At inauguration time, journalist I.F. Stone wrote, incoming presidents "make us the dupes of our hopes." That insight is worth pondering as Joe Biden's presidency gets underway. After four years of the real-life Trump nightmare, hope is overdue — but it's hazardous.
Stone astutely warned against taking heart from the lofty words that President Richard Nixon had just deployed in his inaugural address on Jan. 20, 1969. With the Vietnam War raging, Stone pointed out: "It's easier to make war when you talk peace."
That's true of military war. And class war.
In 2021, class war is the elephant — and the donkey — in the national living room. Rhetoric aside, present-day Republican politicians are shameless warriors for wealthy privilege and undemocratic power that afflicts the non-rich. Democratic Party leaders aren't nearly as bad, but that's an extremely low bar; relatively few are truly champions of the working class, while most routinely run interference for corporate America, Wall Street and the military-industrial complex.
Rarely illuminated with clarity by corporate media, class war rages 24/7/365 in the real world. Every day and night, countless people are suffering and dying. Needlessly. From lack of social equity. From the absence of economic justice. From the greed and elite prerogatives cemented into the structures of politics and a wide range of institutions. From oligarchy that has gotten so extreme that three people in the United States (Jeff Bezos, Bill Gates and Warren Buffett) now possess more wealth than the entire bottom half of the population.
Yes, there are some encouraging signs about where the Biden presidency is headed. The intertwined economic crisis and horrific pandemic — combined with growing grassroots progressive pressure on the Democratic Party — have already caused Biden to move leftward on a range of crucial matters. The climate emergency and festering racial injustice also require responses. We have seen important steps through presidential executive orders on Biden's first day, and expect more before the end of this month.
At the same time, if past behavior is the best predictor of future behavior, we should not expect Joe Biden to be a deserter from the class war that he has helped to wage, from the top down, throughout his political career — including via NAFTA, welfare "reform," the bankruptcy bill and financial-sector deregulation.
How far Biden can be pushed in better directions will depend on how well progressives and others who want humanistic change can organize. In effect, most of mass media will encourage us merely to hope — plaintively and passively — holding onto the sort of optimism that has long been silly putty in the hands of presidents and their strategists.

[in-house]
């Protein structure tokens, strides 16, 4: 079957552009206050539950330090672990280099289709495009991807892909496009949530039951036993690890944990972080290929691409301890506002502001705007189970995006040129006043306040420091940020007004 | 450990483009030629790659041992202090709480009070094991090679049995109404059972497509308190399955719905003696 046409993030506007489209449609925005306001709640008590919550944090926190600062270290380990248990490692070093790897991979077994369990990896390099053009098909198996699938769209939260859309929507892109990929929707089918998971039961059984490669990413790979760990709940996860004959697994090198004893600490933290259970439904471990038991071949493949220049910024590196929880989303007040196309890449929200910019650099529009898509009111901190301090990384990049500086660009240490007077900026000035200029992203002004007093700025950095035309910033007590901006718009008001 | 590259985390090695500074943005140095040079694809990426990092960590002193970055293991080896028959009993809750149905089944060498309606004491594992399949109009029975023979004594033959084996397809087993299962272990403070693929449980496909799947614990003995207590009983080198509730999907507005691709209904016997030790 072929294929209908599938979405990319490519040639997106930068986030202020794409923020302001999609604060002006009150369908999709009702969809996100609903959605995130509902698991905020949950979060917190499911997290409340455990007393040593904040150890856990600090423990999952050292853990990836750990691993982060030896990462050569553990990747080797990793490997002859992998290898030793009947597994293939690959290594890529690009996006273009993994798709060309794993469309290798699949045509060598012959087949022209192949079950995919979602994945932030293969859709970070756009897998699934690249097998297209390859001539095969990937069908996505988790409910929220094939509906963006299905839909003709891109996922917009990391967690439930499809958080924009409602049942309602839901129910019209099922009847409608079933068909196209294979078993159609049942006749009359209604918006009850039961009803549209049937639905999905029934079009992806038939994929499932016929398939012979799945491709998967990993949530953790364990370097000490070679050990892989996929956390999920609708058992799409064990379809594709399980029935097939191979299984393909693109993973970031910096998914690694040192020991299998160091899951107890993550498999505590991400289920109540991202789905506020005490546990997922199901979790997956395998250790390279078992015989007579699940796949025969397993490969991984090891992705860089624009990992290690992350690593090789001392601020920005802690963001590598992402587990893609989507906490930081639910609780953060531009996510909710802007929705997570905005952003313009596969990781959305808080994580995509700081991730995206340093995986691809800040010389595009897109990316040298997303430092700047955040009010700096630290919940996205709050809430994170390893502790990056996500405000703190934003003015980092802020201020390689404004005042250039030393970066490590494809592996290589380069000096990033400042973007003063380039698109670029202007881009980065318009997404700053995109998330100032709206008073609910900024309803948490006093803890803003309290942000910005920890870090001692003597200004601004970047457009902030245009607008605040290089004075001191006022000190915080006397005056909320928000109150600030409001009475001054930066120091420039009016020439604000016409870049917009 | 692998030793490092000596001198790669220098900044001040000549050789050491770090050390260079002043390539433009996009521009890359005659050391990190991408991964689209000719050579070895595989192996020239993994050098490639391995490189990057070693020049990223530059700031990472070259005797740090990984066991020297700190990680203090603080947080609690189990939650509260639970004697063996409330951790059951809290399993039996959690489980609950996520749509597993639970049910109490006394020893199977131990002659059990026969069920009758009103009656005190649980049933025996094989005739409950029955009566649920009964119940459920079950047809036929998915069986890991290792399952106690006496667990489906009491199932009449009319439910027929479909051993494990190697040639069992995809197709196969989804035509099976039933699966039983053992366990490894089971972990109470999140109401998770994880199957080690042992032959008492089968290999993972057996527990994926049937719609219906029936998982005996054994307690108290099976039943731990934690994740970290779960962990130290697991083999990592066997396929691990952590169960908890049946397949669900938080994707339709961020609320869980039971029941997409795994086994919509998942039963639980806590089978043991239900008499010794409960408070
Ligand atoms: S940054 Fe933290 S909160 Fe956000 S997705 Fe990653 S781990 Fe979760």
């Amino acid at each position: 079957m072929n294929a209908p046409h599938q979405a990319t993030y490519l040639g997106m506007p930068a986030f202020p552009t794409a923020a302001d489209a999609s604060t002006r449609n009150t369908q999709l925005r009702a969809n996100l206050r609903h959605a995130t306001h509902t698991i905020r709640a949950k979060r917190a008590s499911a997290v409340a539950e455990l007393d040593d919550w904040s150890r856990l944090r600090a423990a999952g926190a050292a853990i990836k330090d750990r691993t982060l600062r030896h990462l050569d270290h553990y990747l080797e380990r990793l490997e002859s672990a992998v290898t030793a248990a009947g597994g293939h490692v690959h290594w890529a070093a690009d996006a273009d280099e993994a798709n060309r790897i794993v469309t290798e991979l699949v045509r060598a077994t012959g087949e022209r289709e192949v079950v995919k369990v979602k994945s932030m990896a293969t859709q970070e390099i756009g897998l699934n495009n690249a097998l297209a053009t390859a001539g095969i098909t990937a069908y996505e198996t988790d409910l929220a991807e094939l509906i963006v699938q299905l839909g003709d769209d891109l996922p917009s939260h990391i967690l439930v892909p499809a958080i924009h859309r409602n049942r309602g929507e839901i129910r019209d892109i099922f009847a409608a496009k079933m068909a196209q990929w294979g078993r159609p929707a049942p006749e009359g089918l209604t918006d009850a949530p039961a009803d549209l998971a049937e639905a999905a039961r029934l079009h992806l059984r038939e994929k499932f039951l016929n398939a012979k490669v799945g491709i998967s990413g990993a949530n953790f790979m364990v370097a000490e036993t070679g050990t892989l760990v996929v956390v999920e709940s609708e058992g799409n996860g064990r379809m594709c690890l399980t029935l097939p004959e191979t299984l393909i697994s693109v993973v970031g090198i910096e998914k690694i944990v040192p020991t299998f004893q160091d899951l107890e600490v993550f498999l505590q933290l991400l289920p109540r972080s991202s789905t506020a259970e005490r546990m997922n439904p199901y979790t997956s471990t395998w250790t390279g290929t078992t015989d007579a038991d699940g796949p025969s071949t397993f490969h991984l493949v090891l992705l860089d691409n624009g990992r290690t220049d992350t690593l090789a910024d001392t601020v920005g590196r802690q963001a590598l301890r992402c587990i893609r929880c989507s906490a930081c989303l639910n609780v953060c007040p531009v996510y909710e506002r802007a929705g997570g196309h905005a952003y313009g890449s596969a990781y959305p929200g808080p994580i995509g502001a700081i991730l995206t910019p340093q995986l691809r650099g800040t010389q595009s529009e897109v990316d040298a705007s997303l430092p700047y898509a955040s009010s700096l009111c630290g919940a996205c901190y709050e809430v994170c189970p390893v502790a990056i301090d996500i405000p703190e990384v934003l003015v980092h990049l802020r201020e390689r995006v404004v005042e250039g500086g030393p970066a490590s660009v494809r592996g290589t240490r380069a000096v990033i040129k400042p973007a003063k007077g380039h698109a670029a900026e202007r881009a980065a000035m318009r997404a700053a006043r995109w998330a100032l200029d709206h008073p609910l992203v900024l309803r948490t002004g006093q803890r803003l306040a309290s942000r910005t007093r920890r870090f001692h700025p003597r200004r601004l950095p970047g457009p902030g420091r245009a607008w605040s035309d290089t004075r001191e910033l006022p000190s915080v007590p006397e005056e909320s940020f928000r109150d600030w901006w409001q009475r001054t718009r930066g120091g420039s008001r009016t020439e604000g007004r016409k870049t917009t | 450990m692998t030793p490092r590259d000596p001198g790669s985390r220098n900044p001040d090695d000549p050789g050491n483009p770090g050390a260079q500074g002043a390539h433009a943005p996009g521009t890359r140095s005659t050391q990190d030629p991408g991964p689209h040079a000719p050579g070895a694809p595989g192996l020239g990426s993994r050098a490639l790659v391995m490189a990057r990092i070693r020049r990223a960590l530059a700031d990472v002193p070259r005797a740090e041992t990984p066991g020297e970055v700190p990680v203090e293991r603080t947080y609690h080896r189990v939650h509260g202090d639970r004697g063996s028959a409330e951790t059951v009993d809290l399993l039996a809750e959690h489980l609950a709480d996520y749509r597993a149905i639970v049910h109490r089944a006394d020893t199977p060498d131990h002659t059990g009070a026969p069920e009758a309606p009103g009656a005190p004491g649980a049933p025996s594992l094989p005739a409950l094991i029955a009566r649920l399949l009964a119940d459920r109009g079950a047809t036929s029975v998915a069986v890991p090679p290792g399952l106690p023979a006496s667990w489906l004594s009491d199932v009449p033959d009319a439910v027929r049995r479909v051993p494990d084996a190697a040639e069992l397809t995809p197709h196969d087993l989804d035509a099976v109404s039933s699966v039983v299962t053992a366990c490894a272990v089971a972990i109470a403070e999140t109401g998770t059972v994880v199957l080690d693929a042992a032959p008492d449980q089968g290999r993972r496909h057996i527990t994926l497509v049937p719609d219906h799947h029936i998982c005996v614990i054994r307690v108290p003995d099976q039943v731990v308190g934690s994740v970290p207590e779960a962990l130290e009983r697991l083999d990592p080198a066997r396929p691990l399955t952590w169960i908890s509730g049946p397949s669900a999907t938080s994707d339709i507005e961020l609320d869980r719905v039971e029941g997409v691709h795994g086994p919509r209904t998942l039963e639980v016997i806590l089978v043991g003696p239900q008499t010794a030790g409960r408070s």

Hope is a human need, and recent Democratic presidents have been whizzes at catering to it. Bill Clinton marketed himself as "the man from Hope" (the name of his first hometown). Barack Obama authored the bestseller "The Audacity of Hope" that appeared two years before he won the White House. But projecting our hopes onto carefully scripted Rorschach oratory, on Inauguration Day or any day, is usually a surrender to images over realities.
The standard Democratic Party storyline is now telling us that greatness will be in reach for the Biden administration if only Republican obstacles can be overcome. Yet what has led to so much upheaval in recent years is mostly grounded in class war. And the positive aspects of Biden's initiatives should not delude progressives into assuming that Biden is some kind of a class-war ally. For the most part, he has been the opposite.
"Progressives are not going to get anything from the new administration unless they are willing to publicly pressure the new administration," David Sirota and Andrew Perez wrote days ago. "That means progressive lawmakers are going to have to be willing to fight and it means progressive advocacy groups in Washington are going to have to be willing to prioritize results rather than White House access."
The kind of access that progressives need most of all is access to our own capacities to realistically organize and gain power. It's a constant need — hidden in plain sight, all too often camouflaged by easier hopes.
More than inspiring hope — or of fatalism — the inauguration of President Biden should lead to skeptical realism and determination. The eloquence of Biden's well-crafted inaugural address will become a historic footnote. His clarion call to "end this uncivil war" will fade, drowned out by the continual roar of class warfare.
The best way not to become disillusioned is to not have illusions in the first place. And the best way to win economic and social justice is to keep organizing and keep pushing. What can happen during the Biden presidency is up for grabs.